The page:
Food & Drink » Food and Drink

Short Order

Chefs take a field trip to Victory Farms to learn about local.

by

comment
food21_farm_200.jpg

Life seemed deceptively simple for a couple of hours last week, when a dozen local chefs stepped away from their kitchens and into the fields at Victory Farms in Hanover County. There among the Tuscan kale and bok choy and kohlrabi, with hawks catching breezes overhead, they learned about compost ratios and edible flowers while owners Charlie and Gina Collins described their passion for naturally grown foods and the chefs who buy and serve them.

The locavore movement may be taking hold, and the White House may be nudging its new organic veggie beds into national prominence, but there's still something of a disconnect for many restaurant operators. Larger, cheaper sources for produce are a tough habit to break. Chefs on a field trip to Victory might salivate over French charante — a small, flavorful cantaloupe — or tender arugula and Armenian cucumbers, but they have to buy and sell this stuff to distractible customers in a pinched economy. Charlie Collins offers to grow anything the chefs would like to order, and he's experienced meeting the demands of high-volume, upscale restaurateurs in Phoenix and Las Vegas.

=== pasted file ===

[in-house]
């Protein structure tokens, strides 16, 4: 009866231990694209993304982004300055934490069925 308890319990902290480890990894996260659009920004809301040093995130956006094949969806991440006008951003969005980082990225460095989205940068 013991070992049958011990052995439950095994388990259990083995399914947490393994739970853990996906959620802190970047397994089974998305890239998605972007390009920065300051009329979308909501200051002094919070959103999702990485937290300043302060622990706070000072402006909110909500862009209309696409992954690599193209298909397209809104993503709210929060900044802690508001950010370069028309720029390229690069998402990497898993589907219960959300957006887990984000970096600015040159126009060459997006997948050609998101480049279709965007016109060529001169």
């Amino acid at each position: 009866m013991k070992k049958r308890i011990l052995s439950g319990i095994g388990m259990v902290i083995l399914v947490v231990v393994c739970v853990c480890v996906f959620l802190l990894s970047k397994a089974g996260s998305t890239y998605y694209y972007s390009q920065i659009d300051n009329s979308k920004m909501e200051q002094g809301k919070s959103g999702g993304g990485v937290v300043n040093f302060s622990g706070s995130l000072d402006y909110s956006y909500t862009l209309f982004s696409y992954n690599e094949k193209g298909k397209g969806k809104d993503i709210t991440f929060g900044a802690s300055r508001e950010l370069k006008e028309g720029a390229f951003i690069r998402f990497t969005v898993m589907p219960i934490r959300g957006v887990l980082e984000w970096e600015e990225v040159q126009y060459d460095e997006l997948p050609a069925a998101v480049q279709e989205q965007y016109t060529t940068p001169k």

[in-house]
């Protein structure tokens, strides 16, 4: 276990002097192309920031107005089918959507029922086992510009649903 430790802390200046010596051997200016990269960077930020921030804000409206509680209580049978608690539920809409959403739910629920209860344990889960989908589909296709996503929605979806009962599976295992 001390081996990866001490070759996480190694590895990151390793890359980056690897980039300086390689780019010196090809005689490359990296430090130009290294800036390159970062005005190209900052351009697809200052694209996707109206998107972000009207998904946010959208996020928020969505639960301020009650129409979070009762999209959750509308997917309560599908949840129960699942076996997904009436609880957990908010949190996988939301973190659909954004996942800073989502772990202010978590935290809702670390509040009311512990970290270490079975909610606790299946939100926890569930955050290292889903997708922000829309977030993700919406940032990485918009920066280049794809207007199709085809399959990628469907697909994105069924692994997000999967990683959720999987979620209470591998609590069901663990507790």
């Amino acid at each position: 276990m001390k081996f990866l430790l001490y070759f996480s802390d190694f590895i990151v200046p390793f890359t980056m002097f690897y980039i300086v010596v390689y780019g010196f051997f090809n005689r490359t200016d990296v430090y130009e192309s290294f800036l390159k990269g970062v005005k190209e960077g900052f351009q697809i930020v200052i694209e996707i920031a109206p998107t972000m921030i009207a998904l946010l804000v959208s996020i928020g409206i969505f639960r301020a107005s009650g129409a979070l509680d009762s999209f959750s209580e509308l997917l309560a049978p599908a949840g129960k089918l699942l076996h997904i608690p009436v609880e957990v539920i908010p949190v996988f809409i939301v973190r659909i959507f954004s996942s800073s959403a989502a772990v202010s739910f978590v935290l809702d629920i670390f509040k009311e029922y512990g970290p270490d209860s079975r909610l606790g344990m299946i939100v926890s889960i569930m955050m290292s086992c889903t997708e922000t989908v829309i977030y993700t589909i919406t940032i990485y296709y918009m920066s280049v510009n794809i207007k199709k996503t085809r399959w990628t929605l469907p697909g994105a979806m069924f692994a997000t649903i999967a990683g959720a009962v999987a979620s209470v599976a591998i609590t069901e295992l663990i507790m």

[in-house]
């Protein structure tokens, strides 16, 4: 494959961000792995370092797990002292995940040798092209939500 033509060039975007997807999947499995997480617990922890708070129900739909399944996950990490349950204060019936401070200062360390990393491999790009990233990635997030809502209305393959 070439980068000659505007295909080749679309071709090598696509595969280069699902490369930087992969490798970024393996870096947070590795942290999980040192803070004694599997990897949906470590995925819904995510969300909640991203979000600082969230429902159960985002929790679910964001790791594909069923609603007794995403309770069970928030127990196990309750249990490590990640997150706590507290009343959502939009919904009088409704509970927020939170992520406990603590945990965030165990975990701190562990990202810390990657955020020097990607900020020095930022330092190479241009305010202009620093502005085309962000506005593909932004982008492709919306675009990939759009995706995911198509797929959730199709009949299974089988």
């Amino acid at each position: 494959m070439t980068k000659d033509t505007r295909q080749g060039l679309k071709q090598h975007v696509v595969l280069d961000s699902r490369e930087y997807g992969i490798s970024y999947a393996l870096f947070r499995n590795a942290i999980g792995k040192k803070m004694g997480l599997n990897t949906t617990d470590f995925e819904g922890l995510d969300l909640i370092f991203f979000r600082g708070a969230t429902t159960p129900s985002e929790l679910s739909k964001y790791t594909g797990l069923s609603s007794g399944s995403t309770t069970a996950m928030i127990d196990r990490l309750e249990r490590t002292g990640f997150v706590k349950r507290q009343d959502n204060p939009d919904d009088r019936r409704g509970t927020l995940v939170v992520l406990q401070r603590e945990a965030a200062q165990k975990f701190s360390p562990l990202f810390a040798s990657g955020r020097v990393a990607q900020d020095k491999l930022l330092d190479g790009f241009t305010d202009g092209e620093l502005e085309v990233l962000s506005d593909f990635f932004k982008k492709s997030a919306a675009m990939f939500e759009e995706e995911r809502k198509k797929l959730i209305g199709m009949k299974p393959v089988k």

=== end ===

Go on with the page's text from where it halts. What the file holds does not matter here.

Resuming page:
In its third season in Hanover, Victory Farms has doubled its consumer base, with 400 subscribers to its community-sponsored agriculture harvest, and more shoppers each week at local farmers' markets. But it's the chef business that can use a boost — hence the field trips and the personal approach. “We're trying to make it a real community,” Gina Collins says, “sharing recipes, seeing people become more aware.” And lest anyone think that farmers have it easy, she reminds those who idealize the gardener's experience that it's difficult, hot and physically demanding work — just like the chefs'. www.victoryfarmsinc.com.

Add a comment